The task of writing a first novel is very daunting for most writers. You've likely written short stories, or small ideas and blurbs, but to embark on a 50k+ word novel is unheard of. You know you have to have likable characters, captivating plot, interesting setting, believable dialogue, good pacing, a strong ending, excellent prose, blah blah blah blah blah.
Forget all of that, because you will be overwhelmed. You won't nail all of those things in your first novel. You could spend 10 years learning about all of them, but if you don't write, it's meaningless. Don't let yourself obsess over every little detail. Most people don't start their novel because they don't know where to start. I'm here to tell you that in my experience, it's way simpler than all of the above. I will tell you how to start writing your first novel in 5 easy steps.
1. Decide your genre
If you want to write a novel, you first need to know what genre it could fall in. Is it a thriller, with more focus on the action and plot? Is it a horror, where every sentence brings you closer to the next scare? Is it fantasy, where you can add whimsical and mystical elements? Now is when you decide on the genre, and even subgenre.
In fantasy, there are more subgenres than you could count. Epic fantasy, high fantasy, steampunk, cyberpunk, and way more. If you know that you want steam-powered mechs that enslave all the people in your book, you can know from the start that you are working with steampunk elements. This will allow you to throw in things that you weren't initially planning on adding, and still have your reader believe you.
Picking the subgenre is not necessary, though. You can also cross over the genres, experiment with it! That is what your first novel is for!
2. Establish your Setting
Where will it take place? When? And most importantly, why? These are important things to know, because characters are based on the setting they exist in. You won't normally have a computer engineer in the Roman era, or a commercial airline pilot in a world of elves. You need to know the place and time period of your novel before you get started.
Why should you ask why? Your setting needs to make sense to you. The setting should also have enough for a worthwhile plot. If the setting is the white-walled room of an insane asylum, there better be a good reason for it!
If you're making up your own world, be careful. J.R.R. Tolkien spent a huge portion of his life (I'm talking decades) building Middle Earth before he created a narrative from it. You are not Tolkien, I'm sorry to break it to you. If you spend years building your world, you will never get to the meat of your story, and you will end up dumping piles of info on the reader that they don't need. Build small parts, then fill more in as you need in the plot. Give the illusion that there is an entire world.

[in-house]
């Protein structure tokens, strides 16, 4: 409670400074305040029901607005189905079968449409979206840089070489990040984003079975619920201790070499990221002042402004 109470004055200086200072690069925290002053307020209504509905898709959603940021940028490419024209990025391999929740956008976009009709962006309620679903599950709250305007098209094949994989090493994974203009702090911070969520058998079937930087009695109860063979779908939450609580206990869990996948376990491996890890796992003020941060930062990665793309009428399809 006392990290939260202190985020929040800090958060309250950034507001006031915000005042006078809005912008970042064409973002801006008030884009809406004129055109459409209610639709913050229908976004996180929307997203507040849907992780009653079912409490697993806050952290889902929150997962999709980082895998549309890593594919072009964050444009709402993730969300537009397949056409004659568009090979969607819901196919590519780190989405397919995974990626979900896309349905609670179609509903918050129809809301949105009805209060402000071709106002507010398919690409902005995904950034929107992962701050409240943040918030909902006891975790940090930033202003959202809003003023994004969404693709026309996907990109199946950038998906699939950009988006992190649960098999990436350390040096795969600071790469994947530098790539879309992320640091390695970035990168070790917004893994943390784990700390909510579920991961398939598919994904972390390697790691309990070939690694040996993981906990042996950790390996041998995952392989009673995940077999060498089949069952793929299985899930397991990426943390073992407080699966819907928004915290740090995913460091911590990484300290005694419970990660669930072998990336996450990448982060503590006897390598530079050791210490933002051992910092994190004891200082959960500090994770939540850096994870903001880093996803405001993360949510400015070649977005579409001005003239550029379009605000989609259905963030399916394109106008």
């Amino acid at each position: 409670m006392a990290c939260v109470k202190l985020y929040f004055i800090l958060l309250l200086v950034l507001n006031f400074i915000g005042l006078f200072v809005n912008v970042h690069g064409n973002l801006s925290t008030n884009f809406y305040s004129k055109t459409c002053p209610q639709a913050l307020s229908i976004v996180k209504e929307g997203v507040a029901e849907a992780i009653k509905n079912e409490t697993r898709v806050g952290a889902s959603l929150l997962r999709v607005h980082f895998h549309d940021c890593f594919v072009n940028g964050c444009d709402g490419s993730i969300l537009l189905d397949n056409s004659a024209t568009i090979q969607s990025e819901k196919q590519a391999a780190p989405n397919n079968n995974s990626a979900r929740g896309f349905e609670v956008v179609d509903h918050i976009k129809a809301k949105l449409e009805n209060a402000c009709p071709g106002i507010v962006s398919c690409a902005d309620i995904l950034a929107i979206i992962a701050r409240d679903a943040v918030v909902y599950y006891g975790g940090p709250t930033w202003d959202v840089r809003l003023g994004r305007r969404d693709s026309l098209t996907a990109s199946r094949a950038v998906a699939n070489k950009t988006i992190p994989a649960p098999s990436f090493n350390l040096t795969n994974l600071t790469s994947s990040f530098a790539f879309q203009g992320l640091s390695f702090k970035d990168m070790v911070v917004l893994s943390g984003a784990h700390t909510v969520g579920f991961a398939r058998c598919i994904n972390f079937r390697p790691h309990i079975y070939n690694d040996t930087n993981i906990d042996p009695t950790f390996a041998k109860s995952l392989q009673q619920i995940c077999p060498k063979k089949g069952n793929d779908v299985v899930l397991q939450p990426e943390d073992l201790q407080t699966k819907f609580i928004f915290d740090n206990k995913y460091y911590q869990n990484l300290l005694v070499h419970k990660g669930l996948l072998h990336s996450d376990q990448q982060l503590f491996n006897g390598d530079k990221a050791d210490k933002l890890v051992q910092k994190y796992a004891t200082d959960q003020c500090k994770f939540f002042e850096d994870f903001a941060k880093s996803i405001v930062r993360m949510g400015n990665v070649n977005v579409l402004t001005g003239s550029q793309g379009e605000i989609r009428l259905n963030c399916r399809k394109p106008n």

3. Pick your Characters
This can be the hardest part. If characters do not come to you naturally when you are creating the setting or thinking about what you want in your story, that is okay. What you can do is think of, or look up, typical character archetypes. You could even look up archetypes from your genre. Then, form these archetypes to your setting. The wise old wizard is a classic archetype, but if you change it slightly to a wise old wizard that is discovering a new branch of magic he has never seen, it can be compelling.
You should also add little quirks and traits that make them your own. Set them up to be real people, and then get in their mind when writing your story. It's amazing what happens when you establish your character, then let their choices flow from your fingertips.
4. Think of the Conflict
What is going to mess with your main protagonist the most? What would be the coolest thing to see in your setting, and how is your protagonist involved? Questions like these will help you feel out the conflict. Maybe you already know the protagonist and antagonist. Now, you just need to bring them together.
When you think of the conflict, the plot will come with it. You need to get into the actions, and get to the conflict, then resolve it. There are so many ways to do it, but first you need to start the story! Having the general idea of where you're going can help you discover where you're going.
This is the true step. This is how you learn your characters, feel out the setting, and get ready for the plot. You can always come back and delete or edit what your start with, the key is just to start. Get an idea of where you're going, get there, and come back and fix the start later.
Don't get stuck in an editing loop! Just write one chapter, then the next. Jump around if you want, just don't get stuck revising chapters. Finishing the draft is the biggest goal.
What helps me is setting goals. Some authors have goals to finish a chapter in a day, or finish a set amount of pages, or a set amount of words. I use word count goals. 1,000 words in a day is great, but I have been sticking to the lower end of word count goals. Writing anything is better than writing nothing.
Pick a genre, then a setting, then characters, then plot, and begin writing. A subgenre, deeper setting, more characters, and intricate plot/subplots will appear over time.
If you are more comfortable, you can also outline your novel before you begin. Just know that you can change the outline!
That is all for starting your first novel. If you have questions, send them either through email, or in the comments on this post! See you guys Wednesday!